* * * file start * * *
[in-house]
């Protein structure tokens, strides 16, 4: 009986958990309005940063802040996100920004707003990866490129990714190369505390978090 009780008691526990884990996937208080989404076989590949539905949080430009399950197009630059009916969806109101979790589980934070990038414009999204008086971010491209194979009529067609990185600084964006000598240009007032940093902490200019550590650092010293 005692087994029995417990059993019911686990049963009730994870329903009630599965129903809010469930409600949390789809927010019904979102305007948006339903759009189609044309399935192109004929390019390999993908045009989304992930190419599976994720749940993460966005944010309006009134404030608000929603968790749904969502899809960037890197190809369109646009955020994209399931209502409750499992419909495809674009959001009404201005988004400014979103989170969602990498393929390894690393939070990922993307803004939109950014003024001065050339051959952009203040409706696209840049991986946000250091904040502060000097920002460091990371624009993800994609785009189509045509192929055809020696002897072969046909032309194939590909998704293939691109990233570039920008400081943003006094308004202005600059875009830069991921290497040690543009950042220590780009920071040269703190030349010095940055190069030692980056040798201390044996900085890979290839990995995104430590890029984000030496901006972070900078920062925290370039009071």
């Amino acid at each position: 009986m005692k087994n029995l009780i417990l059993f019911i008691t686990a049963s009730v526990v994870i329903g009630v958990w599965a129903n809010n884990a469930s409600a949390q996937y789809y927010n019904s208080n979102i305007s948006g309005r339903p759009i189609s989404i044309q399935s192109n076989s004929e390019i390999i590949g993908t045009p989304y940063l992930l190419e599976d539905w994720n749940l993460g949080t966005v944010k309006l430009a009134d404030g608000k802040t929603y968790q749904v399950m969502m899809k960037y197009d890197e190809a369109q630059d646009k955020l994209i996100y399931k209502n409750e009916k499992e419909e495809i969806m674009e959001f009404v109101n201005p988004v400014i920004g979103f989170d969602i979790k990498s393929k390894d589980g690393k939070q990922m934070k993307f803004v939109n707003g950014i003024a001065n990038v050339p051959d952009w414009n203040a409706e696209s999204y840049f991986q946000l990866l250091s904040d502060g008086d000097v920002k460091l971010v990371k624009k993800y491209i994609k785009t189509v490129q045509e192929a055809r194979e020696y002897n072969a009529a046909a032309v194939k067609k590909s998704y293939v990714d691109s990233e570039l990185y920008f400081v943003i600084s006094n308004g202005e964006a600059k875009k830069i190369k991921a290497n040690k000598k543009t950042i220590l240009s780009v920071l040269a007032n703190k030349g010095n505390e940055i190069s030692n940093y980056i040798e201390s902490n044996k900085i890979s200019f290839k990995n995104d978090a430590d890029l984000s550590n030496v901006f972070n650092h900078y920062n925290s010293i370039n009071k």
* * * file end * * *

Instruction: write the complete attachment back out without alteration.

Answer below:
[in-house]
């Protein structure tokens, strides 16, 4: 009986958990309005940063802040996100920004707003990866490129990714190369505390978090 009780008691526990884990996937208080989404076989590949539905949080430009399950197009630059009916969806109101979790589980934070990038414009999204008086971010491209194979009529067609990185600084964006000598240009007032940093902490200019550590650092010293 005692087994029995417990059993019911686990049963009730994870329903009630599965129903809010469930409600949390789809927010019904979102305007948006339903759009189609044309399935192109004929390019390999993908045009989304992930190419599976994720749940993460966005944010309006009134404030608000929603968790749904969502899809960037890197190809369109646009955020994209399931209502409750499992419909495809674009959001009404201005988004400014979103989170969602990498393929390894690393939070990922993307803004939109950014003024001065050339051959952009203040409706696209840049991986946000250091904040502060000097920002460091990371624009993800994609785009189509045509192929055809020696002897072969046909032309194939590909998704293939691109990233570039920008400081943003006094308004202005600059875009830069991921290497040690543009950042220590780009920071040269703190030349010095940055190069030692980056040798201390044996900085890979290839990995995104430590890029984000030496901006972070900078920062925290370039009071």
């Amino acid at each position: 009986m005692k087994n029995l009780i417990l059993f019911i008691t686990a049963s009730v526990v994870i329903g009630v958990w599965a129903n809010n884990a469930s409600a949390q996937y789809y927010n019904s208080n979102i305007s948006g309005r339903p759009i189609s989404i044309q399935s192109n076989s004929e390019i390999i590949g993908t045009p989304y940063l992930l190419e599976d539905w994720n749940l993460g949080t966005v944010k309006l430009a009134d404030g608000k802040t929603y968790q749904v399950m969502m899809k960037y197009d890197e190809a369109q630059d646009k955020l994209i996100y399931k209502n409750e009916k499992e419909e495809i969806m674009e959001f009404v109101n201005p988004v400014i920004g979103f989170d969602i979790k990498s393929k390894d589980g690393k939070q990922m934070k993307f803004v939109n707003g950014i003024a001065n990038v050339p051959d952009w414009n203040a409706e696209s999204y840049f991986q946000l990866l250091s904040d502060g008086d000097v920002k460091l971010v990371k624009k993800y491209i994609k785009t189509v490129q045509e192929a055809r194979e020696y002897n072969a009529a046909a032309v194939k067609k590909s998704y293939v990714d691109s990233e570039l990185y920008f400081v943003i600084s006094n308004g202005e964006a600059k875009k830069i190369k991921a290497n040690k000598k543009t950042i220590l240009s780009v920071l040269a007032n703190k030349g010095n505390e940055i190069s030692n940093y980056i040798e201390s902490n044996k900085i890979s200019f290839k990995n995104d978090a430590d890029l984000s550590n030496v901006f972070n650092h900078y920062n925290s010293i370039n009071k």